Why is the contract price so much higher than the spot price?  I believe the magnitude of this difference is due to the fact that the long-term fundamentals are stronger than the short-term fundamentals.  In the long-term, demand is likely to continue increasing, even while a major source of supply is taken off the market.  In the short-term, several Japanese nuclear reactors are sitting idle, and I have heard about concerns that the Japanese will sell uranium into the spot market.

 If you look at the 30-year relationship between brent oil price ($/bbl) and the uranium spot price ($/lb) (http://www.indexmundi.com/commodities/?commodity=crude-oil-brent&months=360&commodity=uranium&indicator=price-ratio), the long-term average ratio between these two commodities is 1.789.  Applying that ratio to the current brent oil price of $111.92/bbl, I get a uranium price of $62.57/lb, which is close to the current contract price.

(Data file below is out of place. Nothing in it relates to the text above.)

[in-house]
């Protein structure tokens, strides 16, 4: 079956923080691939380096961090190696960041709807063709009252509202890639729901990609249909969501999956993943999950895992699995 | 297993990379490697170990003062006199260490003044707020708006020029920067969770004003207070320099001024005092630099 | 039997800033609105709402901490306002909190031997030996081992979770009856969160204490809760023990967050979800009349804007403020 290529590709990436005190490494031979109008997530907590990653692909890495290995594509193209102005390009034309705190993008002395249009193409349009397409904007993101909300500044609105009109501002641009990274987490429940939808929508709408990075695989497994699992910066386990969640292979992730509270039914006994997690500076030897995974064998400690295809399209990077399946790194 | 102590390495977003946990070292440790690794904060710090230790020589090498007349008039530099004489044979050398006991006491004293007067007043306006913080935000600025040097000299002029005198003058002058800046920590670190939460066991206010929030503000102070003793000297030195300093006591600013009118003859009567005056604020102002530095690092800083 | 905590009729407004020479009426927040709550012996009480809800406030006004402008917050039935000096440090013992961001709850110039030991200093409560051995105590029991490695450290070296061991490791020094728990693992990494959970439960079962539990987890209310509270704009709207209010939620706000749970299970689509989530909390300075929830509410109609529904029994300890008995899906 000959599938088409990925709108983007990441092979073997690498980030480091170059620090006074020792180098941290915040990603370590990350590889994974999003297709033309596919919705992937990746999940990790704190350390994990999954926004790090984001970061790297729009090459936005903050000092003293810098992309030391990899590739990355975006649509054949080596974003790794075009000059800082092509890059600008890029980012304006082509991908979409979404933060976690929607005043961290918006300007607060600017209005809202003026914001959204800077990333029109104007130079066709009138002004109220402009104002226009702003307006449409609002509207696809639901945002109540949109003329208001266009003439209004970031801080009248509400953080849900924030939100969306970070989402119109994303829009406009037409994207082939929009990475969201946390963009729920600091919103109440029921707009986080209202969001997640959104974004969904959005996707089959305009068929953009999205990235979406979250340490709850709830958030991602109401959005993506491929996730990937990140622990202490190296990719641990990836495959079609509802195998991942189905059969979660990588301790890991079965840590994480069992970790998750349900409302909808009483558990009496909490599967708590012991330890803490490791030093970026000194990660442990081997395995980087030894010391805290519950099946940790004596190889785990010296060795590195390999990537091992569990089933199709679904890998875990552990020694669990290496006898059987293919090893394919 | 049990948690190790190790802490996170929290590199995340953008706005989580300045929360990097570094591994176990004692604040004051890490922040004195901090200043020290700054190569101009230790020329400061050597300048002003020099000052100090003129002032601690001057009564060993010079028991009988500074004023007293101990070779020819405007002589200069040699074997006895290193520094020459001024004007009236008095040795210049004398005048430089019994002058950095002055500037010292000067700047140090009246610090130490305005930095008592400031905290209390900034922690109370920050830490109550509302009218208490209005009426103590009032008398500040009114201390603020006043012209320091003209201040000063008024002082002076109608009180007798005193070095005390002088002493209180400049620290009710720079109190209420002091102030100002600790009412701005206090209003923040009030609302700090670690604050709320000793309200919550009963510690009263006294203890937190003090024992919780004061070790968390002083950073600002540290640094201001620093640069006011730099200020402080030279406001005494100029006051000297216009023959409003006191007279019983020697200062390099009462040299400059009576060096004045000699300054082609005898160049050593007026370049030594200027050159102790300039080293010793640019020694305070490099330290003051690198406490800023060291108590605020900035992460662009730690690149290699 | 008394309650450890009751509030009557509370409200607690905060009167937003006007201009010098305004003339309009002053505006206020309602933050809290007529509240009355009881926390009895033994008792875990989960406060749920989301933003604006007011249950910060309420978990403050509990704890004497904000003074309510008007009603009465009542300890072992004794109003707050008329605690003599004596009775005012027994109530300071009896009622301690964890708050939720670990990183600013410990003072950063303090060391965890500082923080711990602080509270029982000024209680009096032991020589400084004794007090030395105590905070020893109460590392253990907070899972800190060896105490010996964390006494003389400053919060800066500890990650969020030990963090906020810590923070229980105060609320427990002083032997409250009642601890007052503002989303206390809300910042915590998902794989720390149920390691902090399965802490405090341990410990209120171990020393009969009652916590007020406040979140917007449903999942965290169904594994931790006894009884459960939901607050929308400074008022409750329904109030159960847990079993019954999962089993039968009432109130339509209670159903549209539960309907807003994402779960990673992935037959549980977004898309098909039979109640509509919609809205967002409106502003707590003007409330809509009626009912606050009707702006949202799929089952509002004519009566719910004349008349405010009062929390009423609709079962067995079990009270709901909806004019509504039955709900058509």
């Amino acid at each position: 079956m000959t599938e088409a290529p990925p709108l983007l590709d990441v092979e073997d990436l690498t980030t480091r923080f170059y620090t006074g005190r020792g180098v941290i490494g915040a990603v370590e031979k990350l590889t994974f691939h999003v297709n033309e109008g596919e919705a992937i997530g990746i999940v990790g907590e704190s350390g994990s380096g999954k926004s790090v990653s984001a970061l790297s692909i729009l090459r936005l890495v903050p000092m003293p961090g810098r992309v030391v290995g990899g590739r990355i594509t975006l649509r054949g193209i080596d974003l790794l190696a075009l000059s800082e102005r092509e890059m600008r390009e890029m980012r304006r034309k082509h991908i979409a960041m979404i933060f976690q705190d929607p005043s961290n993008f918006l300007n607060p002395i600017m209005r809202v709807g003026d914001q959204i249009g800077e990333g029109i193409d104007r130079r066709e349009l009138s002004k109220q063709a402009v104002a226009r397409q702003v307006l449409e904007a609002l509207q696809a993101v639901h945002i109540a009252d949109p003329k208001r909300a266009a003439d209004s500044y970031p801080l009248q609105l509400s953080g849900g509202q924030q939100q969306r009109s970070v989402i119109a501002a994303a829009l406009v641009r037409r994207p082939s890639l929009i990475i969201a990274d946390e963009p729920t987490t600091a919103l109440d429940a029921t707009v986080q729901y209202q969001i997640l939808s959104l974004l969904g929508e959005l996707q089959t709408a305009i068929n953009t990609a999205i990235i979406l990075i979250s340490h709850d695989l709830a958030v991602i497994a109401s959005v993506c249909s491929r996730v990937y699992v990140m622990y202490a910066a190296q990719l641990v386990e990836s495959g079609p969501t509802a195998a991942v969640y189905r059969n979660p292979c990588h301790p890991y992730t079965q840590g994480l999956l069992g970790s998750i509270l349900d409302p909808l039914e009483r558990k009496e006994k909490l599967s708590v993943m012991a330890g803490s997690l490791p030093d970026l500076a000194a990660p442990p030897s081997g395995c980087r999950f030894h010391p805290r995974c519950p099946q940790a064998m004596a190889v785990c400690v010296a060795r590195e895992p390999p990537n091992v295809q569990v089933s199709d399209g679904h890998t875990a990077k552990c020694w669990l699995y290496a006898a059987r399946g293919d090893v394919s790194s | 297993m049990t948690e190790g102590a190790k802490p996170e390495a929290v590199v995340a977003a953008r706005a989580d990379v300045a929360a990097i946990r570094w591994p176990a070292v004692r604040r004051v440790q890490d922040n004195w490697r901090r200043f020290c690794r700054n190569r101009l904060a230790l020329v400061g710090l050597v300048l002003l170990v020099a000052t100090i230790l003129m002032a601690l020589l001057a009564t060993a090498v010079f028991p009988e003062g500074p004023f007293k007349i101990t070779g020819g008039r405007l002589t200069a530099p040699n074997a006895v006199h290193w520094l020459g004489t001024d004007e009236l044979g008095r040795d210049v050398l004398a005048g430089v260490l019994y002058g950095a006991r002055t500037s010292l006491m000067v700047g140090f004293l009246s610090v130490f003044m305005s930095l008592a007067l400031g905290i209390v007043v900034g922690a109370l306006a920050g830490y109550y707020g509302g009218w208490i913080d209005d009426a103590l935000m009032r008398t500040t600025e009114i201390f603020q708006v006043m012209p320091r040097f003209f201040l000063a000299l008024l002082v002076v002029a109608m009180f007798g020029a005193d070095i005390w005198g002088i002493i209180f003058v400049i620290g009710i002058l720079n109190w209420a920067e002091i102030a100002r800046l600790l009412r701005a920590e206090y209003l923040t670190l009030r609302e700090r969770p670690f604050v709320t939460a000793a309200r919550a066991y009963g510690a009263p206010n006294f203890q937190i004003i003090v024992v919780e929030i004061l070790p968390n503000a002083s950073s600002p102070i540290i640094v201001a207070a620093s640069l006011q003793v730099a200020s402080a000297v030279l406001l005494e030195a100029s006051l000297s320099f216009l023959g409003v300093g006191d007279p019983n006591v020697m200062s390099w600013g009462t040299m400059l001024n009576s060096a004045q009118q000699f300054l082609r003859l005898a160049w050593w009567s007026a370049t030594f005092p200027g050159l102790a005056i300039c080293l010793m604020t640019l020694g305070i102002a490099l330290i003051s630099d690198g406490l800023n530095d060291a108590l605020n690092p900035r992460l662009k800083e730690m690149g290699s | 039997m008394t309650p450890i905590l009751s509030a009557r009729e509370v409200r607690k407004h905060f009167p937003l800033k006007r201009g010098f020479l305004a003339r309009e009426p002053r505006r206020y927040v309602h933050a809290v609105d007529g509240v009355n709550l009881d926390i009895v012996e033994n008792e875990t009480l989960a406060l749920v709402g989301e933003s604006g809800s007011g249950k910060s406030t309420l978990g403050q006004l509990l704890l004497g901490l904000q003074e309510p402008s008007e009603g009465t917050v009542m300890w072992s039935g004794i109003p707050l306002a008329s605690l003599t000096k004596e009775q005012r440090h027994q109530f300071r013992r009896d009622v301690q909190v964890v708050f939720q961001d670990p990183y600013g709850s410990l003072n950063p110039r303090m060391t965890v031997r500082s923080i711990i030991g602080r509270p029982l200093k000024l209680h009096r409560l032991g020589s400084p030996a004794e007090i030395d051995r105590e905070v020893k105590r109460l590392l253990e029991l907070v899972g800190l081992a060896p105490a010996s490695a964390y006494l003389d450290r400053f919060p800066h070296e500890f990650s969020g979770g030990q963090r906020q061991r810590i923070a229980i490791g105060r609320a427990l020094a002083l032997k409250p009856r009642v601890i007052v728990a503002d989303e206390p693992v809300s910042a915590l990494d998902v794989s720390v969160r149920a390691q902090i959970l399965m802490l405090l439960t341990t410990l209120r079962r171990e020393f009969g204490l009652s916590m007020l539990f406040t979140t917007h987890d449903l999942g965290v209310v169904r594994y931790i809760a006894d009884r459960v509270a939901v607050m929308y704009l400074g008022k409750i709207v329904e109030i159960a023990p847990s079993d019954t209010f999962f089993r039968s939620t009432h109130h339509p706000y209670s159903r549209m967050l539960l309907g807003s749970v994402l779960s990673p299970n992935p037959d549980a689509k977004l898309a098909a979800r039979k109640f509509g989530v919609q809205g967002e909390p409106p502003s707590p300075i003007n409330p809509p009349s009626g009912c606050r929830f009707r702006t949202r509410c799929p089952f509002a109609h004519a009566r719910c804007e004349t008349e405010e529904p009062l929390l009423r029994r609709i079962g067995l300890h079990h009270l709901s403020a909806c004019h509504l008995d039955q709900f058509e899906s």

Fundamentals of Uranium – Demand Side

According to the World Nuclear Association, currently there are 434 nuclear reactors operating worldwide in 30 different countries, generating 370 gigawatts (GW) of electricity and providing for 14% of the world’s electrical requirements.  In addition, 61 additional reactors are under construction in 14 countries, with Asia being the primary growth driver, representing another 62 GW.  Of those 61 reactors being built, 46 of them are being built in China (26), India (6), South Korea (5), and Russia (9).  China has an especially aggressive nuclear plan, as it is targeting 112 GW by 2020, as compared to just 12 reactors that produce 9 GW today.